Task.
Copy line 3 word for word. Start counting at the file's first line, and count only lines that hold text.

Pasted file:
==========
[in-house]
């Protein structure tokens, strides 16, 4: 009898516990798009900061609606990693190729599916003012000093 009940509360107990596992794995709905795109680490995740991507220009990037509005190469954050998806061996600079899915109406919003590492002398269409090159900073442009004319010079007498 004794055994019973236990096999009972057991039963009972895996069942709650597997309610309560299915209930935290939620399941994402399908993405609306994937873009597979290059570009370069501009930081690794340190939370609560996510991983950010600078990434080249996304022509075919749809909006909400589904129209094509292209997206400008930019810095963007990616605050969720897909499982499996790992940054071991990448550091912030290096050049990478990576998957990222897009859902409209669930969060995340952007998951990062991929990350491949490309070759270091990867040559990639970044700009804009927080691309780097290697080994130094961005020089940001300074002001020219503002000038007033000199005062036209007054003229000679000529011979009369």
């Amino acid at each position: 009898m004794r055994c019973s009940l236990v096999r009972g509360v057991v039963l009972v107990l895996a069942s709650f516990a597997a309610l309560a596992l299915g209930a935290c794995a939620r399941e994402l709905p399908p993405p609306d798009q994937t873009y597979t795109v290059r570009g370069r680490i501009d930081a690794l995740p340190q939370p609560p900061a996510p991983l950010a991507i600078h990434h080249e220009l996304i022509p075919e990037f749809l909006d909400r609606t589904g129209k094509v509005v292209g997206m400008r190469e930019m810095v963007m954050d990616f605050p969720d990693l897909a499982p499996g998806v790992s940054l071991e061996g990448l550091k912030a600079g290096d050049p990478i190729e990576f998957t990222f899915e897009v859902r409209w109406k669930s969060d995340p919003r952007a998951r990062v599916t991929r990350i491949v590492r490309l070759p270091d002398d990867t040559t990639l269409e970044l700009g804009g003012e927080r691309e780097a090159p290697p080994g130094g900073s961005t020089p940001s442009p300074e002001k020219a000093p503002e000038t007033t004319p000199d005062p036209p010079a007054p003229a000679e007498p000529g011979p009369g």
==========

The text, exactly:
């Amino acid at each position: 009898m004794r055994c019973s009940l236990v096999r009972g509360v057991v039963l009972v107990l895996a069942s709650f516990a597997a309610l309560a596992l299915g209930a935290c794995a939620r399941e994402l709905p399908p993405p609306d798009q994937t873009y597979t795109v290059r570009g370069r680490i501009d930081a690794l995740p340190q939370p609560p900061a996510p991983l950010a991507i600078h990434h080249e220009l996304i022509p075919e990037f749809l909006d909400r609606t589904g129209k094509v509005v292209g997206m400008r190469e930019m810095v963007m954050d990616f605050p969720d990693l897909a499982p499996g998806v790992s940054l071991e061996g990448l550091k912030a600079g290096d050049p990478i190729e990576f998957t990222f899915e897009v859902r409209w109406k669930s969060d995340p919003r952007a998951r990062v599916t991929r990350i491949v590492r490309l070759p270091d002398d990867t040559t990639l269409e970044l700009g804009g003012e927080r691309e780097a090159p290697p080994g130094g900073s961005t020089p940001s442009p300074e002001k020219a000093p503002e000038t007033t004319p000199d005062p036209p010079a007054p003229a000679e007498p000529g011979p009369g």